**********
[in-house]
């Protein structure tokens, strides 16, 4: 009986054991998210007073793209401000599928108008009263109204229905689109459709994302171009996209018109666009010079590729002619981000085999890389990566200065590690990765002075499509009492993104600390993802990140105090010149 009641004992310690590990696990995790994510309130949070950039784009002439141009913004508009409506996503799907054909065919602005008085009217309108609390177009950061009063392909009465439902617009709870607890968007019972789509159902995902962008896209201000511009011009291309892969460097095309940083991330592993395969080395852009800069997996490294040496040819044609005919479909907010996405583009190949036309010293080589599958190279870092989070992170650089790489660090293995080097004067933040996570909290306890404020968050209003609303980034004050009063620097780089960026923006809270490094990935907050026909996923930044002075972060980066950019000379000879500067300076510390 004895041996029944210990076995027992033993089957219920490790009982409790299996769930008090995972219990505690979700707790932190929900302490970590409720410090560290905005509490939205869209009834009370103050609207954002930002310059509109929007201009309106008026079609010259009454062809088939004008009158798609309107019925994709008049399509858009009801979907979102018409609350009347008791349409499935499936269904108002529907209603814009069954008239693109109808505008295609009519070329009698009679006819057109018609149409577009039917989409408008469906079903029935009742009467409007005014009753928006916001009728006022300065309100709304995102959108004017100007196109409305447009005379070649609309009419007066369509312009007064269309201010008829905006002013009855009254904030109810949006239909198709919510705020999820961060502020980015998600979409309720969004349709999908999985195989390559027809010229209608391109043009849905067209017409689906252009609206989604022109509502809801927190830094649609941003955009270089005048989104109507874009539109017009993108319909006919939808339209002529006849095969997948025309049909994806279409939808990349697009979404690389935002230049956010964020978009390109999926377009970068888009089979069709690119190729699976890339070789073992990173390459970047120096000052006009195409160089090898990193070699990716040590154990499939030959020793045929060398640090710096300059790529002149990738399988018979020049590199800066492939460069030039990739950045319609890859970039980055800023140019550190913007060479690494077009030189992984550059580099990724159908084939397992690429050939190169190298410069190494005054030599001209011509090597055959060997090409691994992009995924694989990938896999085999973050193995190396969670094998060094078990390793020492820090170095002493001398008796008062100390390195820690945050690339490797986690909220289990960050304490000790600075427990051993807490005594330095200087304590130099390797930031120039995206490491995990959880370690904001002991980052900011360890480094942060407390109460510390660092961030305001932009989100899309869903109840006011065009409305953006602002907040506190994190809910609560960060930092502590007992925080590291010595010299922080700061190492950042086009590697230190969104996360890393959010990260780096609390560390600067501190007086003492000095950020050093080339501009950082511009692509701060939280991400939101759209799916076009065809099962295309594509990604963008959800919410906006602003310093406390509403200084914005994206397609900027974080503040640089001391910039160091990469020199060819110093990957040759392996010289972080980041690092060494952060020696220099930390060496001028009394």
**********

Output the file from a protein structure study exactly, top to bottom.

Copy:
[in-house]
């Protein structure tokens, strides 16, 4: 009986054991998210007073793209401000599928108008009263109204229905689109459709994302171009996209018109666009010079590729002619981000085999890389990566200065590690990765002075499509009492993104600390993802990140105090010149 009641004992310690590990696990995790994510309130949070950039784009002439141009913004508009409506996503799907054909065919602005008085009217309108609390177009950061009063392909009465439902617009709870607890968007019972789509159902995902962008896209201000511009011009291309892969460097095309940083991330592993395969080395852009800069997996490294040496040819044609005919479909907010996405583009190949036309010293080589599958190279870092989070992170650089790489660090293995080097004067933040996570909290306890404020968050209003609303980034004050009063620097780089960026923006809270490094990935907050026909996923930044002075972060980066950019000379000879500067300076510390 004895041996029944210990076995027992033993089957219920490790009982409790299996769930008090995972219990505690979700707790932190929900302490970590409720410090560290905005509490939205869209009834009370103050609207954002930002310059509109929007201009309106008026079609010259009454062809088939004008009158798609309107019925994709008049399509858009009801979907979102018409609350009347008791349409499935499936269904108002529907209603814009069954008239693109109808505008295609009519070329009698009679006819057109018609149409577009039917989409408008469906079903029935009742009467409007005014009753928006916001009728006022300065309100709304995102959108004017100007196109409305447009005379070649609309009419007066369509312009007064269309201010008829905006002013009855009254904030109810949006239909198709919510705020999820961060502020980015998600979409309720969004349709999908999985195989390559027809010229209608391109043009849905067209017409689906252009609206989604022109509502809801927190830094649609941003955009270089005048989104109507874009539109017009993108319909006919939808339209002529006849095969997948025309049909994806279409939808990349697009979404690389935002230049956010964020978009390109999926377009970068888009089979069709690119190729699976890339070789073992990173390459970047120096000052006009195409160089090898990193070699990716040590154990499939030959020793045929060398640090710096300059790529002149990738399988018979020049590199800066492939460069030039990739950045319609890859970039980055800023140019550190913007060479690494077009030189992984550059580099990724159908084939397992690429050939190169190298410069190494005054030599001209011509090597055959060997090409691994992009995924694989990938896999085999973050193995190396969670094998060094078990390793020492820090170095002493001398008796008062100390390195820690945050690339490797986690909220289990960050304490000790600075427990051993807490005594330095200087304590130099390797930031120039995206490491995990959880370690904001002991980052900011360890480094942060407390109460510390660092961030305001932009989100899309869903109840006011065009409305953006602002907040506190994190809910609560960060930092502590007992925080590291010595010299922080700061190492950042086009590697230190969104996360890393959010990260780096609390560390600067501190007086003492000095950020050093080339501009950082511009692509701060939280991400939101759209799916076009065809099962295309594509990604963008959800919410906006602003310093406390509403200084914005994206397609900027974080503040640089001391910039160091990469020199060819110093990957040759392996010289972080980041690092060494952060020696220099930390060496001028009394």